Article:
rainy season

It seems to be here – this year’s rainy season. Looking at the weather app on the phone, all I see is rain and thunder ten days ahead. I am sure it will be some blue sky in between the thunder clouds, but the oppressing humid heat will not go away and time has come to stop hanging out clothes to dry – even if there has been no rain, my feeling is that they are more wet when I take them inside in the afternoon.

Outside, everything is green beyond green, the plants in our little vegetable garden seem to be growing in fast-forward mode, the pumpkin plant is now suddenly covering the whole length of the kitchen garden, and the bugs are bigger than I have ever seen. It is a season to like and adore, as well as to feel the pure physical weight of (it is quite heavy).

Someone who is not so impressed by it all is my son. He wants to go out and play with his tractor and run and kick his balls; even though I try to find as much outside time as possible for him, in his eyes it is too little (if he could choose we would be outside 24 hours a day). He has outplayed most of his toys and is a bit reluctant to do “boring” things, which puts me in a bit of a hot spot trying to juggle things at home, so I try to make us do as much of the household work as possible together. My son’s favorite household work concerns potatoes – unfortunately not to eat them but to peel and rinse them. We have come to spend a lot of time in front of the sink, rinsing and peeling potatoes, as well as the occasional carrot and onion. Rinsing in general has become a like-to-do-thing of his. He likes to rinse his toothbrush, and in the shower he rinses my hair as well as his little red LEGO toy car that he always brings with him.

Next we have the tidying up – a “past time” Japanese children learn from an early age and one that I now have come to focus on. Whether at home or in the playground or at the nursery or community center, when the playtime is over everybody helps to tidy up and put away the toys. My son has become quite good at putting things in boxes (though he is quick to take them out again as soon as he has put them there – we still have some way to go), and putting books into the bookshelf (behind the books he hides his toy cars).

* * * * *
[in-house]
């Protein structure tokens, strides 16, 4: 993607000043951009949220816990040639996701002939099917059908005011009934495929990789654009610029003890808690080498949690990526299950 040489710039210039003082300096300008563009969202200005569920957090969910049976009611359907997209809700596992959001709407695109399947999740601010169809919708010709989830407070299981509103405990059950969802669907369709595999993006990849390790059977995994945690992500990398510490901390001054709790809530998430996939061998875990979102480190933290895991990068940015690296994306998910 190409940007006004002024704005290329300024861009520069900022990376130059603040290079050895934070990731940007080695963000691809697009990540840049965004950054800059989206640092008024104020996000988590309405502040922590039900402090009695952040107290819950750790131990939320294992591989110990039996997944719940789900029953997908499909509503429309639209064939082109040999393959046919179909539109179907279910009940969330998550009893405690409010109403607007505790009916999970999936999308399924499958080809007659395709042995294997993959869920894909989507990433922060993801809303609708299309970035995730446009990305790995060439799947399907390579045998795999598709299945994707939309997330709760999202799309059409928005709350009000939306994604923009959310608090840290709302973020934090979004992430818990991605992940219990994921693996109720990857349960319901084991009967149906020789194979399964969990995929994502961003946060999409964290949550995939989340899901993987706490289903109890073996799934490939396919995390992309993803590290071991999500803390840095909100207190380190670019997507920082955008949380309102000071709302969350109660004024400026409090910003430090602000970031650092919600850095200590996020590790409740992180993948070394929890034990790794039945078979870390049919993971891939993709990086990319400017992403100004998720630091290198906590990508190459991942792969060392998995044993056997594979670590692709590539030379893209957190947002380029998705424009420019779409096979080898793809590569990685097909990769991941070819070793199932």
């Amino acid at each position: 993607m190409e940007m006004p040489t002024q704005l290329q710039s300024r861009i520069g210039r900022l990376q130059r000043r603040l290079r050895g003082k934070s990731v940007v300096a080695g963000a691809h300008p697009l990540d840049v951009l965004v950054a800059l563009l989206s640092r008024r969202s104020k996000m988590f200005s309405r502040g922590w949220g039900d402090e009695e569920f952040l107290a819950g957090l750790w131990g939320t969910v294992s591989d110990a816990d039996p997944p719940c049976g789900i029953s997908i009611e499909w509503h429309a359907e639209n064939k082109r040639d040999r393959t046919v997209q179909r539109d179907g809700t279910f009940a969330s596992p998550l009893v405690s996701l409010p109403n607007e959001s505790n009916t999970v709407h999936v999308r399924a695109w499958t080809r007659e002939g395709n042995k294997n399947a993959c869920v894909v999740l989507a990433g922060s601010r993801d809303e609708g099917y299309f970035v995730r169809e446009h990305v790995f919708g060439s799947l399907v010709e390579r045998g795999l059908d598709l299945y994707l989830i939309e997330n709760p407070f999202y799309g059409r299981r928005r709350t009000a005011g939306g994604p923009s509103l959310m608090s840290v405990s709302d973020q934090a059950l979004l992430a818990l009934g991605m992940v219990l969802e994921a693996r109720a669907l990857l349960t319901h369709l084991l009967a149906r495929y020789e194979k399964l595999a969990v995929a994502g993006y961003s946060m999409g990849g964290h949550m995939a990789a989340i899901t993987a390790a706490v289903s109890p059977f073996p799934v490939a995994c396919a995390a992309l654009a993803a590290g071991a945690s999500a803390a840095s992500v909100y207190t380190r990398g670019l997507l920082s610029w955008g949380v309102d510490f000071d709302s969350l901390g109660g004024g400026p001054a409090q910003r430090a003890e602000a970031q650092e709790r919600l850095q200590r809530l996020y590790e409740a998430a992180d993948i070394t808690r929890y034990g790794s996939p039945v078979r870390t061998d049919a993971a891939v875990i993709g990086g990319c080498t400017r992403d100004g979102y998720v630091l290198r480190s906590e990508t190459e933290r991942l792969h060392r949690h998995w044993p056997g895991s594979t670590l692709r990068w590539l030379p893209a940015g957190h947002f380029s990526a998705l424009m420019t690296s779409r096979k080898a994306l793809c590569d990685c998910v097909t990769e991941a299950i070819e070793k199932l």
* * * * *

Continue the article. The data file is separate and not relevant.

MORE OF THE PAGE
Vacuuming is also possible to do together as well as putting clothes into the washing machine; there are however many things I have not yet been able to find a way to do in a practical manner. When I fold the dry clothes they tend to get unfolded as soon as they leave my hand, when I put the shoes on the shoe shelf they suddenly appear on the floor again, when I put away the groceries the refrigerator door seems to be like a revolving door and the pantry becomes the new play room, the floor filling up with cans and jars and cars. But I guess that is the work of a growing toddler – the explore everything and make life as difficult as possible for his dad.

But household work does not even come close – the best thing with the rainy season is to put the armchair in the middle of the room, and then run around and around and around and around and around until we both fall down on the floor panting, laughing. Before my son makes us stand up and run again. And again and again.

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